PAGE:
It has been a month of drama around here. While I know that injuries are just part of sports, it still stinks when it happens.
My older daughter has been a gymnast since she was a baby (she is now 13), having grown up in the gym while I was coaching. It actually amazes me that she has not had a major injury in all these years. She did have a scary fall off the bars when she was 7 or 8, but she wasn’t hurt. Two weeks ago she was tumbling and second guessed herself for a split second. That split second was enough to put her in a precarious position and she came down hands first from a forward tumbling pass.
She said she heard her arm break, yet some how she just walked off the floor and collapsed near some mats. Most of the gym didn’t even know something had happened. Her teammates and coaches got her arm elevated and on ice, but when I walked in the gym I took one look at her elbow and the very obvious swelling and said let’s go, it’s off to the Emergency Room for you.
I went back into x-ray with her and stood behind the glass with one of the x-ray techs. The new radiology technology is amazing. They took a picture and slid the films into a think that looked like a giant CD player and the x-ray immediately came up on the monitor in front of us. It was so obvious from that first slide that her arm was broken. She ended up with a displaced medial fracture in her humerus bone (she says its not funny though) and they soft casted her right there in the ER.
The next day we headed an hour south to the orthopedic office that specializes in pediatric sports injuries. If your athlete is ever injured – look for a doctor that deals with kids who are athletes on a daily basis – it makes all the difference in the world. The orthopedic doctor took a look at her films and determined that surgery was needed immediately to pin the piece of bone that had broken completely off back onto its rightful place. She broke the arm Monday, we saw the specialist Tuesday and were in surgery Thursday morning. Crazy!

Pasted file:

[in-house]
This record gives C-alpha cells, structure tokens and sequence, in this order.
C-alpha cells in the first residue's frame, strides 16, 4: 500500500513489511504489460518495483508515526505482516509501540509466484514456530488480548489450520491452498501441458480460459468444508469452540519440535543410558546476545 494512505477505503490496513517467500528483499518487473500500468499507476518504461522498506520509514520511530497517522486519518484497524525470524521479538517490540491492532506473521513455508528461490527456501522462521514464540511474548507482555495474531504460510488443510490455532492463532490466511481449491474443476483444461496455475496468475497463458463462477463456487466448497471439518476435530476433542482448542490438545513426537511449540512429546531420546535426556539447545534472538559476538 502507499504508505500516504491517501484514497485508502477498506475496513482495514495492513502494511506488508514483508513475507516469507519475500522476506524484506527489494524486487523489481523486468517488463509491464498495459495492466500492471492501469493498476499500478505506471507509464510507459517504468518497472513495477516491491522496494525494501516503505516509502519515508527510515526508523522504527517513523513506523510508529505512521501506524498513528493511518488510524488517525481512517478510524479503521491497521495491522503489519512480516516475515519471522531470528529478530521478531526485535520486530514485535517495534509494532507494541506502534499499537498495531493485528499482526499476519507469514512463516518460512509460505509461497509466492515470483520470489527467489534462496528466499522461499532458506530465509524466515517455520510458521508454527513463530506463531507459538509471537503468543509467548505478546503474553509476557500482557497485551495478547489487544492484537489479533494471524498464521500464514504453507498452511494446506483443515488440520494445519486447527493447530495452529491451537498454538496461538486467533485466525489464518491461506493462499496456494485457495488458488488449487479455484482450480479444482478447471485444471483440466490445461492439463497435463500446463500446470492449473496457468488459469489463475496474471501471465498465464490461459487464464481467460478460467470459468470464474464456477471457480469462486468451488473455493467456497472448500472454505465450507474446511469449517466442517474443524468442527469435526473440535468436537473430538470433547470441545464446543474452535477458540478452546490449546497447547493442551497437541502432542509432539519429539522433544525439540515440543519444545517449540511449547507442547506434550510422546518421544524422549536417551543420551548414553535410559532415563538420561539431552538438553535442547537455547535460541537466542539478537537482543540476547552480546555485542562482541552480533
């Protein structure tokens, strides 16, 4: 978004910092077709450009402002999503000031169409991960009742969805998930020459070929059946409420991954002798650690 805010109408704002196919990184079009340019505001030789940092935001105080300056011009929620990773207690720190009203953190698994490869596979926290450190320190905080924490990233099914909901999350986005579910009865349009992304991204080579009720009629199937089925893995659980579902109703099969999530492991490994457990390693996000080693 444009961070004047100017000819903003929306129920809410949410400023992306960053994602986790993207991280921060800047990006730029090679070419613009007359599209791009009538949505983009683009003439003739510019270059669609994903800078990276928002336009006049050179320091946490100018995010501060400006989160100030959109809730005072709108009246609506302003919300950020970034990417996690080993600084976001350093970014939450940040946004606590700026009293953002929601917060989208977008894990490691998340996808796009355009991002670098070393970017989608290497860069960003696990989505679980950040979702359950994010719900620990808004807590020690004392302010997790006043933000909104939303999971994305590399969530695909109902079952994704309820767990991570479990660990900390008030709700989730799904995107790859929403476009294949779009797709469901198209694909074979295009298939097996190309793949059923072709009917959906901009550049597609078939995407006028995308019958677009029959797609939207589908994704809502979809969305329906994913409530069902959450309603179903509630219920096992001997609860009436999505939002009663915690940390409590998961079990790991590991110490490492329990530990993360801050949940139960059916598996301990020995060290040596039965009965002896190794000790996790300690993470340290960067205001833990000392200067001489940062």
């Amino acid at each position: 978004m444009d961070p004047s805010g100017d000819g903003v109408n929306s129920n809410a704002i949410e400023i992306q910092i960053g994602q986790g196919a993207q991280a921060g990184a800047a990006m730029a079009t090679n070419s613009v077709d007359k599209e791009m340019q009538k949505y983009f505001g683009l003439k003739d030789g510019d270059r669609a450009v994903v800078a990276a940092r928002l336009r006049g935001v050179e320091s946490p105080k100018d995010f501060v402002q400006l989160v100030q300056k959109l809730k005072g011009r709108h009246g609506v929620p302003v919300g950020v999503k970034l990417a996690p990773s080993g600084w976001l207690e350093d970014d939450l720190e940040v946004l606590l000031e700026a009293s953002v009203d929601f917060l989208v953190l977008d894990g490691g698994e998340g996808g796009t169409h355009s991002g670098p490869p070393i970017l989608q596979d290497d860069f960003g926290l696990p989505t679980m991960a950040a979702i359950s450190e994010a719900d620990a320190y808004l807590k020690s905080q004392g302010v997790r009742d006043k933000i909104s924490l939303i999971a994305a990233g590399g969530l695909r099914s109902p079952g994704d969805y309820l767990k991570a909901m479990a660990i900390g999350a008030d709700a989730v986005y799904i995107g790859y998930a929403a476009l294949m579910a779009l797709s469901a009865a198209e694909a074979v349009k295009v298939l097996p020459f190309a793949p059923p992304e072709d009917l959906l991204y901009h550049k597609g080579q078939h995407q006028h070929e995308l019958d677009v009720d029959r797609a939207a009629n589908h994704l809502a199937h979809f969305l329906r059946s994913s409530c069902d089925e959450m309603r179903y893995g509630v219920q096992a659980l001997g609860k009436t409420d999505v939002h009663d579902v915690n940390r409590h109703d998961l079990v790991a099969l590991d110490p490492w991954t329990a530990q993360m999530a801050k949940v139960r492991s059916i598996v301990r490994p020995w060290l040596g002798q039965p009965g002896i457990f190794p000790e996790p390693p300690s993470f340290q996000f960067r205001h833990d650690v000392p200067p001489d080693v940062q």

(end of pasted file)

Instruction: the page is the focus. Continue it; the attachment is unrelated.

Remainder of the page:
The surgery went very well and she was able to go home that afternoon. She will be in the cast a few more weeks, but since she did not do any soft tissue (muscle, ligament or tendon) damage, they expect the arm to be stronger after the cast comes off than it was before.
The most difficult part of the injury has not been the injury itself rather the fact that she has not been in the gym. The weekend after she broke her arm was the team’s first competition of the season. She didn’t seem to be overly concerned until we walked into the meet to support her friends and then it hit her. That was the very first meet ever that she had not competed in since she was 6. And that was the hardest thing for her to handle. I just wonder if it will be a motivating factor once she is given the all clear to return to training.
We went back to the doctor this week to follow up on the surgery and the cast will stay on until December 13. But at least she has been cleared to go back in the gym and do conditioning – which makes her happy. Gymnasts are a little crazy that way!